The swastikas loomed suddenly in black spray paint just in front of Esther Shpitalnik’s car as she navigated traffic last Saturday morning.
Someone had peppered the back of a truck with anti-Semitic graffiti and an infamous name: Hitler. The vandalism triggered immediate shock and disgust in Shpitalnik, 34, who is Jewish. Though she wishes she had acted sooner, the Needham attorney didn’t call the police. She took a picture, drove to her parents’ house, and told them what she saw.
Shpitalnik thought about the millions of people killed by those who glorified that symbol, and everything the swastika still represents. She thought about her distant family and their friends who perished during the Holocaust in Ukraine.
Born in the former Soviet Union, Shpitalnik was given the name “Esther” after her grandmother. She said her parents told her that they were forced to bribe the hospital to be allowed to give their daughter a Jewish name.
“We came to this country to escape persecution for being Jewish,” Shpitalnik said. “It’s not just a symbol. It’s the eve of 2019. How can we be living in my town seeing this around?”
Shpitalnik decided that something needed to be done.
On Monday, she called the Needham police and reported the incident to a dispatcher. She was promptly told that there was nothing police could do. She said the dispatcher told her that she should have called Saturday. Shpitalnik then contacted the Jewish Advocate newspaper and the Anti-Defamation League, who both reached out to the Police Department.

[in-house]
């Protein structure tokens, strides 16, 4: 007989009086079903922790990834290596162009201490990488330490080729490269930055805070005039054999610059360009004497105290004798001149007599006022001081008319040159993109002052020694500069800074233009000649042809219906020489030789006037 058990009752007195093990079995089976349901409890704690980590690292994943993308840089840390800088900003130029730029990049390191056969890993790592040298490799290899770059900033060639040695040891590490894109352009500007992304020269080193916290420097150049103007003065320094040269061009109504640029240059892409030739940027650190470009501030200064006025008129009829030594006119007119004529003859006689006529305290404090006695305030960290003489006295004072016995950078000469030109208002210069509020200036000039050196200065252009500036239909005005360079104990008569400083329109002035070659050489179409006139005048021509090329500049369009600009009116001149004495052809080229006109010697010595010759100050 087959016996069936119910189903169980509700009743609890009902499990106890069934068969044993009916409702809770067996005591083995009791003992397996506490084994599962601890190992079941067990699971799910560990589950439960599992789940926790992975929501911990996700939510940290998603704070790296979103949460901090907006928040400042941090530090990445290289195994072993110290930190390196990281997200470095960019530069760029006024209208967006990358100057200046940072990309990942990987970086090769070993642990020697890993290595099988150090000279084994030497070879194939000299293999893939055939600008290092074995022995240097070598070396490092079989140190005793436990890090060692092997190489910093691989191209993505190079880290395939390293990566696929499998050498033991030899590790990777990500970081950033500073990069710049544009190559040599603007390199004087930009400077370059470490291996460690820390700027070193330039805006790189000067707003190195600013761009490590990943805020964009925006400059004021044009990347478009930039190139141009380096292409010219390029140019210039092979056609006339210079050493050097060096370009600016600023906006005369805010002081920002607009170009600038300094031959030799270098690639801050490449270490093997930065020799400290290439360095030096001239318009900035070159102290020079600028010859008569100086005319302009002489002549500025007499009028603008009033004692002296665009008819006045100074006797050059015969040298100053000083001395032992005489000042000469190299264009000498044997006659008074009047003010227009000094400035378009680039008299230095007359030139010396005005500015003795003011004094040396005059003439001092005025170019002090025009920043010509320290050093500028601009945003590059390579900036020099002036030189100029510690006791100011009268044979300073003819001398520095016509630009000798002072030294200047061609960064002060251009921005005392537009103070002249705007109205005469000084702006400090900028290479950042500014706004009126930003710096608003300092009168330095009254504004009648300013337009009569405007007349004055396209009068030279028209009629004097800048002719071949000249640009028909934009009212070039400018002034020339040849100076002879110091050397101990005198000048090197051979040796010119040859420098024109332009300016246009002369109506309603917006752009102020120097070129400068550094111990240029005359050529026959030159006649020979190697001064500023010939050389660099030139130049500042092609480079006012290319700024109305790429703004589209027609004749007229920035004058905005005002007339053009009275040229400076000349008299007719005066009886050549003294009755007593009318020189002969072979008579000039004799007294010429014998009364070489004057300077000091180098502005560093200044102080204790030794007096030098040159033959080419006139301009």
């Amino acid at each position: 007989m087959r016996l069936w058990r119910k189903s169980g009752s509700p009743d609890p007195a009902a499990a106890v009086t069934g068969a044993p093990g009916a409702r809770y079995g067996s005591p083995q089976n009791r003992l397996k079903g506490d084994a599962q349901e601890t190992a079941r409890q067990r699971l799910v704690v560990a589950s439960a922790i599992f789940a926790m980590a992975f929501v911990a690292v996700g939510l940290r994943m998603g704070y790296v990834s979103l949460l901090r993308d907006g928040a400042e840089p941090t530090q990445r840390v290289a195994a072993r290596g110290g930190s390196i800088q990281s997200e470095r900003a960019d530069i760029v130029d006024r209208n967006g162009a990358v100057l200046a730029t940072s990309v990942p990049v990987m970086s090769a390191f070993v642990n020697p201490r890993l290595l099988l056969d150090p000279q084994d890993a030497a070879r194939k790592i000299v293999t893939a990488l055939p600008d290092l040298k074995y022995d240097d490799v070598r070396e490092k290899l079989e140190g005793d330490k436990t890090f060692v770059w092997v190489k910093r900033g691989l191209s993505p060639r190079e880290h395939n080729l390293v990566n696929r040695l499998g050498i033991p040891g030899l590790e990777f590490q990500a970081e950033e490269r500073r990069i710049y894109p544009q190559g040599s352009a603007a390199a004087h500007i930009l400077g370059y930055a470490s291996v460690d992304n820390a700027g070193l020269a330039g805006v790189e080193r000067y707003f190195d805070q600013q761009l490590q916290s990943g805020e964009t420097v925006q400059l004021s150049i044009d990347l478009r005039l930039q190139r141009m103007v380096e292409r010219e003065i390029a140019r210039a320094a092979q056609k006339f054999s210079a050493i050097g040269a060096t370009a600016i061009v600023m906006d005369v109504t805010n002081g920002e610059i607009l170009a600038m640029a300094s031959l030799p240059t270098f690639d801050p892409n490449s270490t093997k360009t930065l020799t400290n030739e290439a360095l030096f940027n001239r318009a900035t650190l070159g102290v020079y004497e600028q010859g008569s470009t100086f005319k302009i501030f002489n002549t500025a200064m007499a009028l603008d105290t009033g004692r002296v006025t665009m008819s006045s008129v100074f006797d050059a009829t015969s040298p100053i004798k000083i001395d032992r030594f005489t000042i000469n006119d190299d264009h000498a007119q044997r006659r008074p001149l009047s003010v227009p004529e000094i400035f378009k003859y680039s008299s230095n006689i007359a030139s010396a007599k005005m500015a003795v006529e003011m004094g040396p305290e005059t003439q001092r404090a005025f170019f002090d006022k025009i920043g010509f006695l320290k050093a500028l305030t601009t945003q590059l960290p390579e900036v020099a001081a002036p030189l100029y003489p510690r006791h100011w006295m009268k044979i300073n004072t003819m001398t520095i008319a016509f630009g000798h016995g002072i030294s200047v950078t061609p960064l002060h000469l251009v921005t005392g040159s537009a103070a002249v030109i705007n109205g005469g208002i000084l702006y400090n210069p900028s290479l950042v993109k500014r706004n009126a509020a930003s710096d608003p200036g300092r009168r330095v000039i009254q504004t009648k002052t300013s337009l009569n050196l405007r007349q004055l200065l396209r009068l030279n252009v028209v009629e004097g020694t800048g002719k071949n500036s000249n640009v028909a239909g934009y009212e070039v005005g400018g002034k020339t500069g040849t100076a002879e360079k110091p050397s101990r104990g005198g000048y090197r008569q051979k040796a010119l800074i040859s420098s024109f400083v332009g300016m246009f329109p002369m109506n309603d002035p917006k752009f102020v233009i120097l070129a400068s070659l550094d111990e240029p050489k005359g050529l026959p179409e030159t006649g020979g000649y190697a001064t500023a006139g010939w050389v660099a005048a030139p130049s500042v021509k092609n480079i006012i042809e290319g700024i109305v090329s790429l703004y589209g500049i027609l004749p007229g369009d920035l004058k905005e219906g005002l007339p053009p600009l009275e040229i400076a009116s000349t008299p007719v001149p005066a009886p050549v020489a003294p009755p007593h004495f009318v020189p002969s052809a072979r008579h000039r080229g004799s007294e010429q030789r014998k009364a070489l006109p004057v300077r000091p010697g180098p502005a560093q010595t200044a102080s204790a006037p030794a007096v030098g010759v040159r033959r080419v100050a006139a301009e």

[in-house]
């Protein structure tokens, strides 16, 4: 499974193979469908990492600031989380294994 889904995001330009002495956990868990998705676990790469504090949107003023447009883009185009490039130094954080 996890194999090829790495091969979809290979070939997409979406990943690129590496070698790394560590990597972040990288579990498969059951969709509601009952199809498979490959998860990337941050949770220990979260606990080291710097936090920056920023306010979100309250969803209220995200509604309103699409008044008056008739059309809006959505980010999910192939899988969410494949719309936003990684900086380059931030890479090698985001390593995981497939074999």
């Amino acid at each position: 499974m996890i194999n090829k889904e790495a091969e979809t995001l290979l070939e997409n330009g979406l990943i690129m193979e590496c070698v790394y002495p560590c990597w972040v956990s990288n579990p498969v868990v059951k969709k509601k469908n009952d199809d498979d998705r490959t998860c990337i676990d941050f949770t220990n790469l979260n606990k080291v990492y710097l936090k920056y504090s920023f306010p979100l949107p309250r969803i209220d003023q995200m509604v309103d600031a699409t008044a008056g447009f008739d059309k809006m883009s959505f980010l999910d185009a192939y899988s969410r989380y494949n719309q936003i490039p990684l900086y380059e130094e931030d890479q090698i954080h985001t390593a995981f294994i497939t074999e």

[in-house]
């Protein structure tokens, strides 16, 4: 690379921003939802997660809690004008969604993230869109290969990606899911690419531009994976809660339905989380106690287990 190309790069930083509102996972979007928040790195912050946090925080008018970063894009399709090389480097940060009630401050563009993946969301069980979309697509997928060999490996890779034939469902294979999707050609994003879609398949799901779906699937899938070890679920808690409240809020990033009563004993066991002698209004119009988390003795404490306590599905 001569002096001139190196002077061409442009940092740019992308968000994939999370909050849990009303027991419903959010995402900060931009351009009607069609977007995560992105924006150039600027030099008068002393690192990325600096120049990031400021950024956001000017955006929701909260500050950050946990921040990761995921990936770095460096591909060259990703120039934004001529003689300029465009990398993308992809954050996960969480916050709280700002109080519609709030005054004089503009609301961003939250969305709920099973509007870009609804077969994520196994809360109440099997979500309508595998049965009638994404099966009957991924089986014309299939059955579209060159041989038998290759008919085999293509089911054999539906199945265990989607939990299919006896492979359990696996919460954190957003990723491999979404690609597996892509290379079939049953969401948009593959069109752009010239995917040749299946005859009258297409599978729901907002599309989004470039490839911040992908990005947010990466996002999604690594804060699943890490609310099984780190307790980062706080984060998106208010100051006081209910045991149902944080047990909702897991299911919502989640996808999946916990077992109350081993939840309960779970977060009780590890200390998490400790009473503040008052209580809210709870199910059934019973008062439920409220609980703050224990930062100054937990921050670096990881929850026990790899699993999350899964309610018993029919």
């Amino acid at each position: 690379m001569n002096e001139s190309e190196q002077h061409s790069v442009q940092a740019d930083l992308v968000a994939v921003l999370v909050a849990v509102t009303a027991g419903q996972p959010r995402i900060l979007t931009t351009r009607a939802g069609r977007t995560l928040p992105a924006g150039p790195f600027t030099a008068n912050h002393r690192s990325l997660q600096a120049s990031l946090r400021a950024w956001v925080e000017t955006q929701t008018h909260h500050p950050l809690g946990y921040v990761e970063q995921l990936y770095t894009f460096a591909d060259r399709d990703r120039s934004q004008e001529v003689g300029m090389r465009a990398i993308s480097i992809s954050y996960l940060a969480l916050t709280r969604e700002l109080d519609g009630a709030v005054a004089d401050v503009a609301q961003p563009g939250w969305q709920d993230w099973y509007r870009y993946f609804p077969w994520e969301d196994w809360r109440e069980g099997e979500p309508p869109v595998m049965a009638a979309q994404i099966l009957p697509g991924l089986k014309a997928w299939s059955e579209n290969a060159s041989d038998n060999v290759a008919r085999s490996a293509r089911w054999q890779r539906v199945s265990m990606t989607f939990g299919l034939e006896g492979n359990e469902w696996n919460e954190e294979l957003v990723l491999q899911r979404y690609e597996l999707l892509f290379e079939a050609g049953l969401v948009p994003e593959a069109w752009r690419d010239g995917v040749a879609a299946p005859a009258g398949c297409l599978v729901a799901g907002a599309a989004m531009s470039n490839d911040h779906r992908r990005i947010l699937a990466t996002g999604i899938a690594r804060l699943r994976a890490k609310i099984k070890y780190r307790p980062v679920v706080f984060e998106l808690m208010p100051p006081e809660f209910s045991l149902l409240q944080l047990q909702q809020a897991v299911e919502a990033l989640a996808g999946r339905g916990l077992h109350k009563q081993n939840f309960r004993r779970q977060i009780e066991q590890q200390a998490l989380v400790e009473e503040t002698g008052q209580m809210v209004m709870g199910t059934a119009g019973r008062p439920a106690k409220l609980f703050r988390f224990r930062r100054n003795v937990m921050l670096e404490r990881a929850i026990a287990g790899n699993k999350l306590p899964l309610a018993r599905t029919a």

Lieutenant Chris Baker, a Needham police spokesman, said in a telephone interview Wednesday that the dispatcher did not follow proper protocol in handling the call. He said officials planned to talk with the dispatcher about it.
He also said police were able to track down the trailer portion of the truck behind buildings on Crescent Road in Needham and locate the person who was using it.
“We followed up with the new owner of this box trailer,” Baker said. “He was very cooperative and said he would cover it up and paint it as soon as he can.”
Baker said the man had gotten the trailer from Ashland and said there was a possibility that he was not aware of what the graffiti represented.
It’s unclear who originally vandalized the trailer, but the graffiti appeared to have been on there for a while. The man painted it over Wednesday, Baker said.
It was “something that should be addressed,” Baker said. “It’s meant to cause alarm, and people have to be educated as far as that’s concerned.”
“We should be grateful that Needham police took it seriously,” said Robert Trestan, the ADL’s New England regional director.
Shpitalnik said she’s relieved and grateful for the action by police.
“I’m very proud of my heritage, and I’m very proud of all the sacrifices that my family and all the Jews around the world have gone through,” Shpitalnik said. “I never want to see a swastika anywhere except my history books.”